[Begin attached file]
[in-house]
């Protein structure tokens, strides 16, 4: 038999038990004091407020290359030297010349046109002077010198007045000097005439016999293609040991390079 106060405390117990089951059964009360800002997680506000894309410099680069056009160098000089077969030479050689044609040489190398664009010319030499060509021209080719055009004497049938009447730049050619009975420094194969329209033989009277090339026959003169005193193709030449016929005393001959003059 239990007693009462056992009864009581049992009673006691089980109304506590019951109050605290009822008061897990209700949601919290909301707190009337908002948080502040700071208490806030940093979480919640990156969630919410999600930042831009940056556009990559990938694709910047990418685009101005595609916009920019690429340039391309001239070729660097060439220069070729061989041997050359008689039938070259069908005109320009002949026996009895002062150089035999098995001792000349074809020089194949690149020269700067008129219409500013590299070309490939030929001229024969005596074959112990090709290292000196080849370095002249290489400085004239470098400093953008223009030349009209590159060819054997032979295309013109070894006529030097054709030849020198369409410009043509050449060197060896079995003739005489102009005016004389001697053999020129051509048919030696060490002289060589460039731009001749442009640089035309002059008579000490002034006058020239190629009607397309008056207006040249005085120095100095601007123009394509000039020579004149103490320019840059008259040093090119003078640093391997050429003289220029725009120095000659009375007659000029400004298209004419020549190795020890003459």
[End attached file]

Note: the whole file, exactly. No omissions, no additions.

[in-house]
């Protein structure tokens, strides 16, 4: 038999038990004091407020290359030297010349046109002077010198007045000097005439016999293609040991390079 106060405390117990089951059964009360800002997680506000894309410099680069056009160098000089077969030479050689044609040489190398664009010319030499060509021209080719055009004497049938009447730049050619009975420094194969329209033989009277090339026959003169005193193709030449016929005393001959003059 239990007693009462056992009864009581049992009673006691089980109304506590019951109050605290009822008061897990209700949601919290909301707190009337908002948080502040700071208490806030940093979480919640990156969630919410999600930042831009940056556009990559990938694709910047990418685009101005595609916009920019690429340039391309001239070729660097060439220069070729061989041997050359008689039938070259069908005109320009002949026996009895002062150089035999098995001792000349074809020089194949690149020269700067008129219409500013590299070309490939030929001229024969005596074959112990090709290292000196080849370095002249290489400085004239470098400093953008223009030349009209590159060819054997032979295309013109070894006529030097054709030849020198369409410009043509050449060197060896079995003739005489102009005016004389001697053999020129051509048919030696060490002289060589460039731009001749442009640089035309002059008579000490002034006058020239190629009607397309008056207006040249005085120095100095601007123009394509000039020579004149103490320019840059008259040093090119003078640093391997050429003289220029725009120095000659009375007659000029400004298209004419020549190795020890003459």